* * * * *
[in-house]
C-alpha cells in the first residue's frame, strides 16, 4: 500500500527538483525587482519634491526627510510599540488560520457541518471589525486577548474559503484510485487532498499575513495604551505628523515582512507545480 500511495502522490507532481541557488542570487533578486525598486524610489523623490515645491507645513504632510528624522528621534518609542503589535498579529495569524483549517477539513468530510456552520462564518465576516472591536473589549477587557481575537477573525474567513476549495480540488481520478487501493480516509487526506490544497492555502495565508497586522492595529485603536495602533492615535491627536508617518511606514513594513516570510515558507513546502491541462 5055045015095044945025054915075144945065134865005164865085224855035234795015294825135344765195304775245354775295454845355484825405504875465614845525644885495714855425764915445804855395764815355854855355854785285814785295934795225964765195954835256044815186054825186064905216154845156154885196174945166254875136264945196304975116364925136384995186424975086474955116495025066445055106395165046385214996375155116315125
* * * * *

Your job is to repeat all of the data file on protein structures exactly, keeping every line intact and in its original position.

[in-house]
C-alpha cells in the first residue's frame, strides 16, 4: 500500500527538483525587482519634491526627510510599540488560520457541518471589525486577548474559503484510485487532498499575513495604551505628523515582512507545480 500511495502522490507532481541557488542570487533578486525598486524610489523623490515645491507645513504632510528624522528621534518609542503589535498579529495569524483549517477539513468530510456552520462564518465576516472591536473589549477587557481575537477573525474567513476549495480540488481520478487501493480516509487526506490544497492555502495565508497586522492595529485603536495602533492615535491627536508617518511606514513594513516570510515558507513546502491541462 5055045015095044945025054915075144945065134865005164865085224855035234795015294825135344765195304775245354775295454845355484825405504875465614845525644885495714855425764915445804855395764815355854855355854785285814785295934795225964765195954835256044815186054825186064905216154845156154885196174945166254875136264945196304975116364925136384995186424975086474955116495025066445055106395165046385214996375155116315125